Purpose: To investigate the inelastc collision between two gliders along a frictionless track.
- To verify that in the absence of external forces the linear momentum remains the same before and after the inelastc collision of the two gliders.
- To determine whether the energy of the gliders just before the inelastic collision is equal to that just after.
- To learn how to measure the velocity of the gliders using photogates, Pasco Interface, and the Data Studio software.
- Air track and Air Track Accessory Kit
- Two Photogates connected to PASCO Interface
- Two Gliders
- Mass Scale
The Linear Momentum of an object is defined as the product of its mass and its velocity
Momentum = (mass) × (velocity)
For a system of objects, their total linear momentum is the sum of the individual linear momenta:
Total Momentum = (momentum of object 1) + (momentum of object 2) + ⋯
In the absence of external forces, the linear momentum of a system of objects remains the same regardless of the collisions between the objects. For a system of two objects A and B, we can write for their momentum before and after the collision:
(mA)(vA,before) + (mB)(vB,before) = (mA)(vA,after) + (mB) (vB,after)
Inelastic Collisions. Collisions in which objects stick together. After an inelastic collision, the objects move with equal velocities.
Experiment, Data and Results
We will investigate only the inelastic collisions between the gliders A and B. In all collisions, glider B will be at rest initially before the collision. Only glider A moves before the collision.
- Level the air track. We must ensure that gravity remains in a direction perpendicular to the air track so that it cannot affect the momentum of the gliders. Place the gliders on the track, turn on the airpump and adjust the slope of the track until they stop drifting along the track.
- Inelastic Collision set up. Place the needle end piece on the glider A, and the putty-filled end piece on glider B. During the collision, the needle should slide into the putty and hold the gliders together.
- Photogate and Computer Set up. The computer setup is very similar to that for the Picket Fence and Photogate Instructions. This time, however, we must set up two photogates.
- Photogate Check. As the gliders move through a photogate, the light on that photogate must remain “ON” for the duration and then off when the glider has passed completely.
- Measurements. Select and drag a table over the velocity at Photogate 1 and Photogate 2.
- Logistical Considerations: Please, run the air-pump for short amount of time just for the measurements. Running the air-pumps for extended period will create a significant noise level in the lab and might cause the air pumps to break.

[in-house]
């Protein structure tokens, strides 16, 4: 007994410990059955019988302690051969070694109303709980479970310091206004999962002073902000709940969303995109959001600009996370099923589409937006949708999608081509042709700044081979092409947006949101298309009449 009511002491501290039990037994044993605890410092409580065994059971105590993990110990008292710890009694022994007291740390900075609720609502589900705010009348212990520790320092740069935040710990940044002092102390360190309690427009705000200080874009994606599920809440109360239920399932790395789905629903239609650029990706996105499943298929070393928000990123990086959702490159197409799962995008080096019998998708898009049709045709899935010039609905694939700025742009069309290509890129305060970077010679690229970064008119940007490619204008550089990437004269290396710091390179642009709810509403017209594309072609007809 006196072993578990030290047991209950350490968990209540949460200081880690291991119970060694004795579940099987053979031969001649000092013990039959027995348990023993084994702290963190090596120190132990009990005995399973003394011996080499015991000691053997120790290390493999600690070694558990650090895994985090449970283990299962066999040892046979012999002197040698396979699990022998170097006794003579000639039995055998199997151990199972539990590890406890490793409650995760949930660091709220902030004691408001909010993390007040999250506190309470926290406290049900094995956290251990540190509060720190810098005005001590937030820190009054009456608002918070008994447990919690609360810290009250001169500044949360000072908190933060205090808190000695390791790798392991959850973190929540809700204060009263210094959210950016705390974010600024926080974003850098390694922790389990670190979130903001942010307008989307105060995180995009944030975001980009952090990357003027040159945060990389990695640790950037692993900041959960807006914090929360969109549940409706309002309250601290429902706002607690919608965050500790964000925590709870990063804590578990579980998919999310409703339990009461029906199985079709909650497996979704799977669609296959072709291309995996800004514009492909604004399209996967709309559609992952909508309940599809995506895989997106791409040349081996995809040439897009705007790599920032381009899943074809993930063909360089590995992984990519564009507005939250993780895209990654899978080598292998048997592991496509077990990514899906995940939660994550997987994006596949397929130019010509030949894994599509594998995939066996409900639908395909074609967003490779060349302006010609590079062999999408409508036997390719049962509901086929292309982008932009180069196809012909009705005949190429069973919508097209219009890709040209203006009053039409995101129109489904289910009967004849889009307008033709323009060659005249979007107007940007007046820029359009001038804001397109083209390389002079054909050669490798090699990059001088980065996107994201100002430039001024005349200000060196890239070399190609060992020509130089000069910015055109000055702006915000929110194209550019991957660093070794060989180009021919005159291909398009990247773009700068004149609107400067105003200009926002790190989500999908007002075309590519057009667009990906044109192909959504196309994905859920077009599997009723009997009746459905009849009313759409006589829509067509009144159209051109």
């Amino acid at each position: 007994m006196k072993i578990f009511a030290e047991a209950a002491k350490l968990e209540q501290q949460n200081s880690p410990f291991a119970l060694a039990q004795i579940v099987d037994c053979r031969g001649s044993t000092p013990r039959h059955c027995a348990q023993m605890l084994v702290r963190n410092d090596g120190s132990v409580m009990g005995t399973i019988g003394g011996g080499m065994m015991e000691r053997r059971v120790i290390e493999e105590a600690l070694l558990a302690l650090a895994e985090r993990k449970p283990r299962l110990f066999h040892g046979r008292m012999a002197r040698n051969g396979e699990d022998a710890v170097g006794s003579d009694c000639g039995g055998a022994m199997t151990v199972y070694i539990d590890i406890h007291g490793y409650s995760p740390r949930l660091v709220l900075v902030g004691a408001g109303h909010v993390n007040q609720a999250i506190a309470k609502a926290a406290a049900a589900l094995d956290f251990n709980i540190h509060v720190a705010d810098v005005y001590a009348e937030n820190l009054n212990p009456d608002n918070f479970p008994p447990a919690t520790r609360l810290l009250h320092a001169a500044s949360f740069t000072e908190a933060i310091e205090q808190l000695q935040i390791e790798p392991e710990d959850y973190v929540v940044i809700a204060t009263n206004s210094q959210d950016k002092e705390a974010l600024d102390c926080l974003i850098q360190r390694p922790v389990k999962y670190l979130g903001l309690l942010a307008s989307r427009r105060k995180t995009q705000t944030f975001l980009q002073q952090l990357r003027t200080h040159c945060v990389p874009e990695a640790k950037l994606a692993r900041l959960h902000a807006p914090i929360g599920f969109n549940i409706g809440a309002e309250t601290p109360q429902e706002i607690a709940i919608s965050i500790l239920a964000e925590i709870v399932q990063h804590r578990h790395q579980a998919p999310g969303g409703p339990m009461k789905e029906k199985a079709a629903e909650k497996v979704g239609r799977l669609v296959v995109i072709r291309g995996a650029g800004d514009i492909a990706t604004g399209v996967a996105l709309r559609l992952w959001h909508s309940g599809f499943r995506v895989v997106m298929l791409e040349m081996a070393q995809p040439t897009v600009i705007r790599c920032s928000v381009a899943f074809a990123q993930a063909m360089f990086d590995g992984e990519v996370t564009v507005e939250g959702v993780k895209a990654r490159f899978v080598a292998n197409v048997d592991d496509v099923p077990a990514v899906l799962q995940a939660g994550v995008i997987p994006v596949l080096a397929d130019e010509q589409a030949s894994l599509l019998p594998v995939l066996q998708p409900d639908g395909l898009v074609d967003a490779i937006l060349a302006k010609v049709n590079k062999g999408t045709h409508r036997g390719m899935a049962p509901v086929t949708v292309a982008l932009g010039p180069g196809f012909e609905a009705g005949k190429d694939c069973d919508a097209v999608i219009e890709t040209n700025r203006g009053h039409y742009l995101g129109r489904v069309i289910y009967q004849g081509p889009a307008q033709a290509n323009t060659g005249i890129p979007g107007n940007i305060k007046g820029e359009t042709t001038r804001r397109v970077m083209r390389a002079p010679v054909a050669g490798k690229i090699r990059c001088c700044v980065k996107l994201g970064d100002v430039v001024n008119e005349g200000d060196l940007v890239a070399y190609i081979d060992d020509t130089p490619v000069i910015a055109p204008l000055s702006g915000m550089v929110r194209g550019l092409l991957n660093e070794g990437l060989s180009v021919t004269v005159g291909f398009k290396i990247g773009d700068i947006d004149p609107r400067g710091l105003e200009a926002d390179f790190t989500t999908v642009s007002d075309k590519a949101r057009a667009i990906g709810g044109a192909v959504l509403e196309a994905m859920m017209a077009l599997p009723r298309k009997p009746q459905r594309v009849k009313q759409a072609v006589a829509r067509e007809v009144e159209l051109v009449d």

Activity 1: Inelastic Collisions between two gliders.
Measure the mass of both gliders and write it down in the table below.
Place glider A outside the photogates and glider B in between. The needle on glider A should face the putty-side of glider B.
- Push glider A so that it collides with B in between the photogates. Write down their velocity before and after the collision. Remember, the velocity of B before the collision will be zero.
- Place two metal cylinders (one on each side) of glider A. Repeat the collision and record the velocities.
- Remove the metal cylinders from glider A and place them on glider B. Repeat the collision.
- Write down your results for the three runs in the following table.
- Questions. For the run that you feel most confident that everything is accurate and correct, answer the following questions:How much is the momentum of gliders A and B before the collision?
How much is the momentum of gliders A and B after the collision?
To how many significant digits do they agree?
Note on the accuracy: If the momentum before and the momentum after agree numerically at least in their first two digits, you can say that the momentum is most likely conserved. If the first two digits of your results disagree, however, you must go back and investigate possible factors that have changed the momentum, e.g. track was not level, photogates were not working, etc.
Only if your calculations showed significant change in the momentum before and after the collision (that is if you answered 3 or higher on the previous question), list all the factors that you identified that could have possibly caused that change:
- Challenge Question.
How much is the kinetic energy of the gliders A and B before the collision?
How much is the kinetic energy of the gliders A and B after the collision?
Is the kinetic energy conserved?
If you answered “NO” on the previous question, can you trace the flow of energy? Begin with the energy being in the form of kinetic energy of glider A, and then explain where it goes: